Saturday, July 2, 2016

The thing around your neck(book review)-part 2

What nobody tells you about writing book reviews is; review it as soon as you can because if you delay and review it a month or two later (like in this case),you don’t remember the story/stories as clearly.You look at the book, all the yellow highlights, some you get and some you have to re-read the whole page to understand why they ‘qualified’ to be highlighted.

Here goes stories number 5-8.This means there is still stories 9-12 J J, see; books that have short stories are a steal to read because 12 stories in 1 book  are great (but a lot of work to review)

On Monday Last Week

''Hi, Kamara,’’ Tracy had said, coming toward her. ’I’m Tracy’’. Her voice was deep and her womanly body was fluid and her sweater and hands were paint-stained.
‘’Oh,hello’’, Kamara said, smiling. ’’Nice to finally meet you, Tracy’’.
Kamara held out a hand but Tracy came close and touched her chin. Did you ever wear braces?
‘’Braces ?’’
‘’You have the most beautiful teeth.’’

On Monday Last Week tells the story of two college sweet hearts Tobechi and Kamara who met and fell in love while at University and got married soon after graduation. Tobechi goes to America immediately after, leaving his new wife behind. It takes 6 years for him to sort his papers and to be able to have Kamara join him. When Kamara finally goes to America a lot has changed and she even wonders if he is the same man she married.

She stared at him as he spoke, his Igbo interspersed with English that had an ungainly American accent; ‘’Amah go’’ for ‘’I will go’’. He had not spoken like that on the phone. Or had he, and she had not noticed? Was it simply seeing him that was different and that it was Tobechi of university that she had expected to find? He excavated memories and aired them, rejoiced in them: Do you remember the night we bought Suya in the rain? She remembered. She remembered that there had been a crackling thunderstorm and the electric bulb were blinking and they had eaten soggy grilled meat with raw onions that made their eyes water. She remembered, too, how their relationship had been filled with an effortless ease. Now, their silences were awkward, but she told herself that things will get better.

Tobechi persuades Kamara to look for a babysitting job despite her having a masters degree from Nigeria as she waits for him to sort out his papers to show that he is married to her, so that she could get her work permit and get a good job.

She gets a job to baby sit a boy called Josh whose Dad (Neil) is a lawyer and mum (Tracy) is an artist. The dad is the one that is actively engage in raising the boy as the mother is an artist who needs her time to herself to finalise on her works of art as she is working on a tight deadline driven schedule.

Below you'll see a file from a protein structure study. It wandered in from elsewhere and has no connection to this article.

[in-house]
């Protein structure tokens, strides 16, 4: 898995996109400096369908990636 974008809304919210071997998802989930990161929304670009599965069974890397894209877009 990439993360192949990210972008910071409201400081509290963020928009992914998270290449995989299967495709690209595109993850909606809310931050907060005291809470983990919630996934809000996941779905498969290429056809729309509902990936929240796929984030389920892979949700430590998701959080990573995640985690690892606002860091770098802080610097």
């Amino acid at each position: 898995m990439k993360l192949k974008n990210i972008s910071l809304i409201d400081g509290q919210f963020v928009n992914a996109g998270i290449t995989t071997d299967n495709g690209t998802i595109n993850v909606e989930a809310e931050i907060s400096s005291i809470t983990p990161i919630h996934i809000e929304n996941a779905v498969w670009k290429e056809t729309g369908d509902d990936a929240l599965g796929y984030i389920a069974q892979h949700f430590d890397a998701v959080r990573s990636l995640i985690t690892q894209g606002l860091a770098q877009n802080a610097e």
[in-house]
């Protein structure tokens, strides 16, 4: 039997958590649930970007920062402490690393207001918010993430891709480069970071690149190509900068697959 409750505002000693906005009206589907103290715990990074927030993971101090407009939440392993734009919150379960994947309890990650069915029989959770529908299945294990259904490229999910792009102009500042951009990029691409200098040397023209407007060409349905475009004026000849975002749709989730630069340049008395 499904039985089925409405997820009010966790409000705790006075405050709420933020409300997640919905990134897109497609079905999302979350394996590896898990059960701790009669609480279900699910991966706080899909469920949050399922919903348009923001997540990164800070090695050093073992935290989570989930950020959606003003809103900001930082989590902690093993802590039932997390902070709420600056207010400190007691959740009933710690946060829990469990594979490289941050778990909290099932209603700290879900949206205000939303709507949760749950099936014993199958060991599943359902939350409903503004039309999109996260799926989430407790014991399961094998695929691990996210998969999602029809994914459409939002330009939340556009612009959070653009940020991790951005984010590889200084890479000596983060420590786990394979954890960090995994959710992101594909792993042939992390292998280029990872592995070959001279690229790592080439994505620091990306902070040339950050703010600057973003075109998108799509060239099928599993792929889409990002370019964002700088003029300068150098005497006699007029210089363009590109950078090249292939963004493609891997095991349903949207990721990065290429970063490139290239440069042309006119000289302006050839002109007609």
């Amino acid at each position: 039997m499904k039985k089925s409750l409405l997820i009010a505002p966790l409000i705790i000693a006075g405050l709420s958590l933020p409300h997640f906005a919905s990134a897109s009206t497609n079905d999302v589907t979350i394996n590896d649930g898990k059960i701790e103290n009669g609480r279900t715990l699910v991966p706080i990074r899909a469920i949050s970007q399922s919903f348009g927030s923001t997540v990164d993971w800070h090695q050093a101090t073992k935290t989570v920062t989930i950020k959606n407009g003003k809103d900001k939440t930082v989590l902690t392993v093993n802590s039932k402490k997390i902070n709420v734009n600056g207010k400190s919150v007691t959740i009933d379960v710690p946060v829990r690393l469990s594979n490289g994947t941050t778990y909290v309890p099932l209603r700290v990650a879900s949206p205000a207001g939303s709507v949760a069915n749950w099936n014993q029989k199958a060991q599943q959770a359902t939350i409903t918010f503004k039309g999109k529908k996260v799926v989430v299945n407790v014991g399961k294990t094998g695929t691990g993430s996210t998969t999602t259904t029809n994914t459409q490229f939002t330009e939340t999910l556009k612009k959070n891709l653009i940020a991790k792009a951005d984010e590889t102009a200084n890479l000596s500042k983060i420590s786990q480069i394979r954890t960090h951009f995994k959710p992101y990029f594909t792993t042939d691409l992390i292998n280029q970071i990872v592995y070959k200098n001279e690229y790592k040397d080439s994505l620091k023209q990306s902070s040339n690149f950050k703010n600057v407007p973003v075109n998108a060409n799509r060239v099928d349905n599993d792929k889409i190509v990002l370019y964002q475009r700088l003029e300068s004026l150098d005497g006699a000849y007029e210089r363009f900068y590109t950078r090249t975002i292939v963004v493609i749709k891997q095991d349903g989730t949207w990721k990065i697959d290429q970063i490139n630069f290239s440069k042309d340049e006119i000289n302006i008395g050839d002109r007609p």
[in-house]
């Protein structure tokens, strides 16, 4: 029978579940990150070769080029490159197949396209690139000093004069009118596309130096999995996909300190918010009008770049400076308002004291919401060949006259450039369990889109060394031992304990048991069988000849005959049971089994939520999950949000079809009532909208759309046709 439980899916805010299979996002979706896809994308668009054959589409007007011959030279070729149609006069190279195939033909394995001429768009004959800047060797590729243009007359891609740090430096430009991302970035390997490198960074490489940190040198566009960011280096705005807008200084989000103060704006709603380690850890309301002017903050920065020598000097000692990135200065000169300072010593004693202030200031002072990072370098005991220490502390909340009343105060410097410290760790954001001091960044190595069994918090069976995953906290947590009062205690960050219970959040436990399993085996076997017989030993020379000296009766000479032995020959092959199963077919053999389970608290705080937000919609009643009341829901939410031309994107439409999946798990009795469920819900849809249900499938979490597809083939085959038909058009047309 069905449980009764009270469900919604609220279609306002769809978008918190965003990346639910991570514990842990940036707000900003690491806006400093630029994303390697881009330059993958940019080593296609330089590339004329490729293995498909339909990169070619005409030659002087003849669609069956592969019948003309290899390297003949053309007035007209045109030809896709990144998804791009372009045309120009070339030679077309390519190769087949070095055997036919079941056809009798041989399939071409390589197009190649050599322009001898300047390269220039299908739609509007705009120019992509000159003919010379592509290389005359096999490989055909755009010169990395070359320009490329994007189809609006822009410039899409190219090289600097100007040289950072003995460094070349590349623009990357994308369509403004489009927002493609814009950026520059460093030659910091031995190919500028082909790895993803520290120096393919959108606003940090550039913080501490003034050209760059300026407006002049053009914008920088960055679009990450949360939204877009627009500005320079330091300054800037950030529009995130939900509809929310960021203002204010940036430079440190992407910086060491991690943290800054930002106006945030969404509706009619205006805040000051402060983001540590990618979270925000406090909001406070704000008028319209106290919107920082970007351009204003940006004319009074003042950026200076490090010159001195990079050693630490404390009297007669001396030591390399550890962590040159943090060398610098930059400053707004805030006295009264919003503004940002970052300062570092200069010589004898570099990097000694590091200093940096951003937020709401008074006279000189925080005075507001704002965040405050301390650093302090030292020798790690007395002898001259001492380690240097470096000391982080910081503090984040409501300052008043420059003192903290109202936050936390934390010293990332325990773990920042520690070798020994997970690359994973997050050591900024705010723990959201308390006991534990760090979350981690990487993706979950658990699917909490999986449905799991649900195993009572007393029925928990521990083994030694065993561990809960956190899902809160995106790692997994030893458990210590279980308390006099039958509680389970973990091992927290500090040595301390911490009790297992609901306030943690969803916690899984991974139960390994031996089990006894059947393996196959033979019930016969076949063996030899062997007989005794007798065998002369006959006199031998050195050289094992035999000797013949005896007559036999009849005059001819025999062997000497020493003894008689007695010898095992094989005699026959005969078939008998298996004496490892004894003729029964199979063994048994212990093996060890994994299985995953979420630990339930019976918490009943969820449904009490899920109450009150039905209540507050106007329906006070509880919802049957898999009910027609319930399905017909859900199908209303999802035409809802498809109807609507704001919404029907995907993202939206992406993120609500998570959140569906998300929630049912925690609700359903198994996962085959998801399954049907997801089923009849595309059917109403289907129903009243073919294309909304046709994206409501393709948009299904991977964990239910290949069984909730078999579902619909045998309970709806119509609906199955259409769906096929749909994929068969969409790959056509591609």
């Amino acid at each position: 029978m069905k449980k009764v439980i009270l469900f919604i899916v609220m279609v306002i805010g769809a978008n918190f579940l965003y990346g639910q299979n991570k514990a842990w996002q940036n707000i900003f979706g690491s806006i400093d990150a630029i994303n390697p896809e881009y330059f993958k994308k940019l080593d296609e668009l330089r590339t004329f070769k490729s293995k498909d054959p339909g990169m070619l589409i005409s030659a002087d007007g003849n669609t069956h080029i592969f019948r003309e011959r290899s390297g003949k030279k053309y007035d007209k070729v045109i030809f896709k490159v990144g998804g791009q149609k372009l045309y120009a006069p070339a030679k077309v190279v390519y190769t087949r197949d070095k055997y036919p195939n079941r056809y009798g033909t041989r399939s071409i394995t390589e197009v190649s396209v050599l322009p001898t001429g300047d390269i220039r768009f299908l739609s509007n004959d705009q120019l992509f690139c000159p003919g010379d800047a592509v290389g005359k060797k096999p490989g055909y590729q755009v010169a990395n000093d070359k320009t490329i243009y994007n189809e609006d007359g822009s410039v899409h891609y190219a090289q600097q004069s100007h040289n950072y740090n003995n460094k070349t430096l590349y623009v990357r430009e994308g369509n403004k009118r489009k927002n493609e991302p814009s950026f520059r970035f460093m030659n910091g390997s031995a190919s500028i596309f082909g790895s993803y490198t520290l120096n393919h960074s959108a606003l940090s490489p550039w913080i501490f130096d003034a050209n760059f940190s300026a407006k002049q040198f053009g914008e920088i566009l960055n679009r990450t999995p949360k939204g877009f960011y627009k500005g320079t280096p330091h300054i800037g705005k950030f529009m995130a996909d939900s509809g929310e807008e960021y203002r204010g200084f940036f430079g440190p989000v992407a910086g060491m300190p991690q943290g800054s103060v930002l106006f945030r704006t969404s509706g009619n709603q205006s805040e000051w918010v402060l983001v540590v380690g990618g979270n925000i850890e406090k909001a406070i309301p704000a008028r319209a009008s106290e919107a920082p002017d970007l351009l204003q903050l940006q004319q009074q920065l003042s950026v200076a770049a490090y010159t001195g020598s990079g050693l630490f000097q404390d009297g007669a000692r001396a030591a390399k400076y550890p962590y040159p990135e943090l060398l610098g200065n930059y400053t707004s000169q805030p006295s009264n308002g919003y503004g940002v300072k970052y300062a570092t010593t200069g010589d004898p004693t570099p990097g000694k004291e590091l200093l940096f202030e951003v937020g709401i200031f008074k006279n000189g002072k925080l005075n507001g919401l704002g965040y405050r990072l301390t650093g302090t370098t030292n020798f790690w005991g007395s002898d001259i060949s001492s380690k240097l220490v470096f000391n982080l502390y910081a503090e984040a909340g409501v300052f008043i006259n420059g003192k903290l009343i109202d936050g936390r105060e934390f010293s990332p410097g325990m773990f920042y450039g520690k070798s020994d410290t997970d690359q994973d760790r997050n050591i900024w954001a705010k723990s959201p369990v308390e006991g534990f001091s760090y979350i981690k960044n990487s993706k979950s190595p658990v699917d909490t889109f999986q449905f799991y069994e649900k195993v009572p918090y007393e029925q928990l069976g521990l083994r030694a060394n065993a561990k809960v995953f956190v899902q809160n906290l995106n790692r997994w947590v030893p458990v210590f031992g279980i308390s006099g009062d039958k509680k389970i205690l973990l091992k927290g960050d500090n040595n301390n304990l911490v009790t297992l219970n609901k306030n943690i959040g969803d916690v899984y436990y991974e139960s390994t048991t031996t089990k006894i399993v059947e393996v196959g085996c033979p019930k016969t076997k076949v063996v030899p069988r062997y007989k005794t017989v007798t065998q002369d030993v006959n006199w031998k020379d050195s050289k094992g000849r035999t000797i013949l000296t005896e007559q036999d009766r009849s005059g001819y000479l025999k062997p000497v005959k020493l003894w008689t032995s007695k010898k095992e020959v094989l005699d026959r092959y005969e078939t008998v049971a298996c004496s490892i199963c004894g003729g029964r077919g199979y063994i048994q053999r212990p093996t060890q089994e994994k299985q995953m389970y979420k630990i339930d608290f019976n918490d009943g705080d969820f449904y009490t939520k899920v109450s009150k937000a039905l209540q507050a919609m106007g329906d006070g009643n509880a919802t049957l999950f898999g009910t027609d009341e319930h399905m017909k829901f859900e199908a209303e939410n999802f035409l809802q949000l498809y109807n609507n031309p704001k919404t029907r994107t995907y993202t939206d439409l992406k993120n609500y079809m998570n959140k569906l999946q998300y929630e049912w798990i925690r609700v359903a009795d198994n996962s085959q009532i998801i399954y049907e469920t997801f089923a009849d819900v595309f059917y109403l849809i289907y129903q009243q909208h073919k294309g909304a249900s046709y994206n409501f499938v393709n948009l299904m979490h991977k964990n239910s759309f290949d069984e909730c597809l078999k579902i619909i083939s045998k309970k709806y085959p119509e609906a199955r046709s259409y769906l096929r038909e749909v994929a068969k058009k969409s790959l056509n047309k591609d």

But on a certain Monday (aka Monday last week) Tracy comes from her work hide-out and this woman is a woman who as Kamara will come to realize has skills for making people feel special(very special at that) and yet they mean nothing to her , she looks deep into Kamara’s eyes and tells her the way she has beautiful teeth and that she would love to draw her and Kamara is so happy that she even starts watching what she eats, plans to buy make-up and is generally happier than she has been in days because she is going to be an artist’s model and be drawn. Only to realize that Josh’s mum is like that with every one when his French teacher visits to give him French classes at home and she meets his mum who goes ahead to complement her on her eyes, making the teacher feel so special.

Neil introduced them. Maren extended her hand and Tracy took it.
‘’Are you wearing contacts?’’ Tracy asked.
‘’Contacts? No.’’
‘’You have the most unusual eyes.Violet’’. Tracy was still holding Maren’s hand.
‘’Oh.Thank you!’’Maren giggled nervously
‘’Have you ever been an artist’s model?’’...............................................................

Phrases/quotes I liked in this story.

You speak such good English, he said, and it annoyed her, his surprise, his assumption that English was somehow his personal property. And because of this, although Tobechi had warned her not to mention her education, she told Neil that she had a masters’ degree, that she had recently arrived in America and wanted to earn a little money babysitting while waiting for her green card application to be processed so that she could get a proper work permit.